And so, in particular, I went to China in 2018. I visited China–one of our investors organized this trip–to understand the Chinese tech ecosystem, and in one of the companies, a Chinese facial recognition company, you walk in the lobby, and there’s a giant screen that shows like a video feed of the lobby and your face immediately gets recognized as you walk in, and real time, you see your face be recognized. It recognized who you are, your major demographics, like all this like very dystopian–it was a very dystopian tech demo. And this was back in 2018 and basically realized that other countries were going to be–particularly China–was going to be very, very dedicated in using artificial intelligence to power their country’s ambitions, let’s say, and this was–you know, this is well reported. They use facial recognition technology very actively to suppress Uyghurs and for in building a global surveillance state.

And it became pretty clear that, you know, if you believe that AI is going to be one of these critical technologies, there had to be American companies who could help bridge the gap between Silicon Valley and D.C. and could help bridge the gap between this incredible wellspring of technology and innovation that was happening in San Francisco, happening in Silicon Valley, and bring that technology to the U.S. government to actually empower America to stay ahead, to stay in a leadership position.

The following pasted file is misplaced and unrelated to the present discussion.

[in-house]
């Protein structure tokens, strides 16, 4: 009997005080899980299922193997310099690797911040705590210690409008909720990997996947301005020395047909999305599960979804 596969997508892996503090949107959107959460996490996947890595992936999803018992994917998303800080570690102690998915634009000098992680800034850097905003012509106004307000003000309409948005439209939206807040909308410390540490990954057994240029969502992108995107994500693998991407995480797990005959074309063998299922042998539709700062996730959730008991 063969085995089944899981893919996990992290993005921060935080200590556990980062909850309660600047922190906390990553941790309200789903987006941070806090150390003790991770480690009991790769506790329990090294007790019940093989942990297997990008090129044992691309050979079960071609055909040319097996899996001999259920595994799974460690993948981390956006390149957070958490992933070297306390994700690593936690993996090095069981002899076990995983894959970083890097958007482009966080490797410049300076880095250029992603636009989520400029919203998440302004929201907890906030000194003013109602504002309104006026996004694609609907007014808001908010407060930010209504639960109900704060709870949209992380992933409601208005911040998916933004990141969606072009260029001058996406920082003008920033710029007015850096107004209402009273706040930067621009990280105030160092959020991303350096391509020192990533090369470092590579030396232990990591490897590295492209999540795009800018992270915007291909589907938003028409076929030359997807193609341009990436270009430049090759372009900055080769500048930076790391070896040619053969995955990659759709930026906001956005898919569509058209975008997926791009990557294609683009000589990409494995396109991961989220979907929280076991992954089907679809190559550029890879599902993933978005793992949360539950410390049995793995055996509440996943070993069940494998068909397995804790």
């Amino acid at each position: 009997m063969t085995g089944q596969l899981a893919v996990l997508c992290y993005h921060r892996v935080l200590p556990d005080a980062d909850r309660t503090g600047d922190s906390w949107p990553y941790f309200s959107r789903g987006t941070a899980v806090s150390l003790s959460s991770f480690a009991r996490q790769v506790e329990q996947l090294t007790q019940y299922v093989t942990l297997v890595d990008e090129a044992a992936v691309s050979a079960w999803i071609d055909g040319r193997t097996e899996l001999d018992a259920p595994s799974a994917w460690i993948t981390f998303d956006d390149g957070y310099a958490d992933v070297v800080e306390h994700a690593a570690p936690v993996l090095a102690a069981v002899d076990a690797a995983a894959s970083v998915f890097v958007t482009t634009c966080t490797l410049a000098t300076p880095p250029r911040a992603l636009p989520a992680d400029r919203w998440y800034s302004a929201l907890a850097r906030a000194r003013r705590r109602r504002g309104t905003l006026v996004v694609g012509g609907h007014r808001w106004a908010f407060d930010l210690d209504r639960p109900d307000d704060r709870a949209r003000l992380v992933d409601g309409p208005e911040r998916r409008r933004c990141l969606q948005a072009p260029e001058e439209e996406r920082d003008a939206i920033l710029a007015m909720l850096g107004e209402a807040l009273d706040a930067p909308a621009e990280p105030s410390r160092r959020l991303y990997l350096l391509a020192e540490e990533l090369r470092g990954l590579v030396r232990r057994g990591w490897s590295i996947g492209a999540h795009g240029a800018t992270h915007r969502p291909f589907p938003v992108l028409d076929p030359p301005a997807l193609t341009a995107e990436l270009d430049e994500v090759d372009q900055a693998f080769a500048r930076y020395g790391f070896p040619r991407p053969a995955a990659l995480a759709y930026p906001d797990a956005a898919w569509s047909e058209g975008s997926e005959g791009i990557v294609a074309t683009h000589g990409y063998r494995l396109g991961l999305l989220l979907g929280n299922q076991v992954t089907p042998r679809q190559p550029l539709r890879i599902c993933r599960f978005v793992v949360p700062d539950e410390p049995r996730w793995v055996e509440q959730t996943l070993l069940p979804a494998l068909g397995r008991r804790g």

MR. DE VYNCK: Right. I mean, we just heard from Leader Schumer and he was–you know, he said we are ahead–or the U.S. is ahead, but the gap is narrowing was his characterization of it. You know, you and I were just talking backstage about chips and kind of, you know, how we’re–you know, a lot of time when we talk about AI, we think about software. We think about things that are, you know, learning themselves. But at the end of the day, hardware is a huge part of this. And so, I mean, do you think that characterization of, you know, ahead but the gap is narrowing is accurate, and how do you think about this race or this arms race, so to speak?

MR. WANG: Yeah. You know what? What I would probably say is certainly the U.S. is ahead. The technologies were invented and innovated and developed predominantly in the United States. London is–you know, the UK as well has been a key, a key innovation hub for the technology. And so we’re ahead today.